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Everything posted by paulb1310

  1. I have attended two assessments and on both occasions the question asked was "how minutes can you walk for". Bear in mind that the average person walks 100m in a minute then surely you are doomed to failure if you say just 1 minute?
  2. You should ask for a Direction from a Judge that the Respondent (i.e. the PIP people) are barred from taking any further part in the proceedings. Usually does the trick!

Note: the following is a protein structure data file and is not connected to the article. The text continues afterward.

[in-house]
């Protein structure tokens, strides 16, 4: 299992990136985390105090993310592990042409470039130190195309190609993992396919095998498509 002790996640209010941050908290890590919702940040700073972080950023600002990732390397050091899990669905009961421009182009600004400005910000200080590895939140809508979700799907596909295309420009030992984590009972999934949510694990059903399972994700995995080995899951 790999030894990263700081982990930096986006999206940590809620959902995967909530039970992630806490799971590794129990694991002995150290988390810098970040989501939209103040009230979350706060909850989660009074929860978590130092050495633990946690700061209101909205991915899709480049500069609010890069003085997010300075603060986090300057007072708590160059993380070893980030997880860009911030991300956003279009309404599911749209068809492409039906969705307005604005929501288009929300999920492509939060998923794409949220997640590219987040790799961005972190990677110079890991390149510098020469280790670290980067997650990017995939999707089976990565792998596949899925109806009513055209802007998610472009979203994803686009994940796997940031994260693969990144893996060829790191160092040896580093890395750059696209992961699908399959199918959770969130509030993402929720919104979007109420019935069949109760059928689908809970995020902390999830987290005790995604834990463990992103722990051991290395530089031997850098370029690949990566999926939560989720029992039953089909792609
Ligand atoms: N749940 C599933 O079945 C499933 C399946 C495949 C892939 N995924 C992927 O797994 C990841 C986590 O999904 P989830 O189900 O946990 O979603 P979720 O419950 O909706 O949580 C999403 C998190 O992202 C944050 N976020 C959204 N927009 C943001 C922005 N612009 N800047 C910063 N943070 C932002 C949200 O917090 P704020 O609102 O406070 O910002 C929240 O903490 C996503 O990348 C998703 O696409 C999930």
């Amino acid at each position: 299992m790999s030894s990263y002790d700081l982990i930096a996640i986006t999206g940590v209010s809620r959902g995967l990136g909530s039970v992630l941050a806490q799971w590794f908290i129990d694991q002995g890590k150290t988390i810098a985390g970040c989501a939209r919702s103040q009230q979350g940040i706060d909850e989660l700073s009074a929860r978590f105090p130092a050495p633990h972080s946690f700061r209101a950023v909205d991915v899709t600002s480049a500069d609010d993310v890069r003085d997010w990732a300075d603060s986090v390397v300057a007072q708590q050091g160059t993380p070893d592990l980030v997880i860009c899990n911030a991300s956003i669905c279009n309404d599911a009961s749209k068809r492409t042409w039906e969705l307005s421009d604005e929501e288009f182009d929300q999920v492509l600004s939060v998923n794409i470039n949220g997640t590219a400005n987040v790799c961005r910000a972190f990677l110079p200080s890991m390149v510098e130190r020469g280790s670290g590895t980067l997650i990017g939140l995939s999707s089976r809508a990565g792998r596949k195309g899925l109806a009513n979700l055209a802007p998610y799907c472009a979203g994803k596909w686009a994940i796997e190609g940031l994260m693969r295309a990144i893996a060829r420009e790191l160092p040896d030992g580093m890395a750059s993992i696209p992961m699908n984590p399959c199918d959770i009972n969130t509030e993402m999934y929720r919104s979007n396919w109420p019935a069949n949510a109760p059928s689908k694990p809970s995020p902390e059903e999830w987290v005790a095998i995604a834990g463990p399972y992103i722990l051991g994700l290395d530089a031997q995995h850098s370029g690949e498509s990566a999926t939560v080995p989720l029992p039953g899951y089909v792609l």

3. Couple of questions ... was the form blank or completed when you signed it? Do you have an appeal against the decision still waiting to be looked at?
  4. Is this not a Regulation 29 argument? In that "the claimant suffers from some specific disease or bodily or mental disablement and, by reasons of such disease or disablement, there would be a substantial risk to the mental or physical health of any person if the claimant were found not to have limited capability for work."
  5. Regarding the "incomplete" ESA50 you could try this: Commissioner Howellin CIB/14442/96 (*/97) - at paragraph 15 the Commissioner says: “I do not think that a Tribunal should regard the scope oftheir enquiries as circumscribed by the boxes claimants may or may not haveticked at an earlier stage on the long and very complicated forms they are nowexpected to fill out.”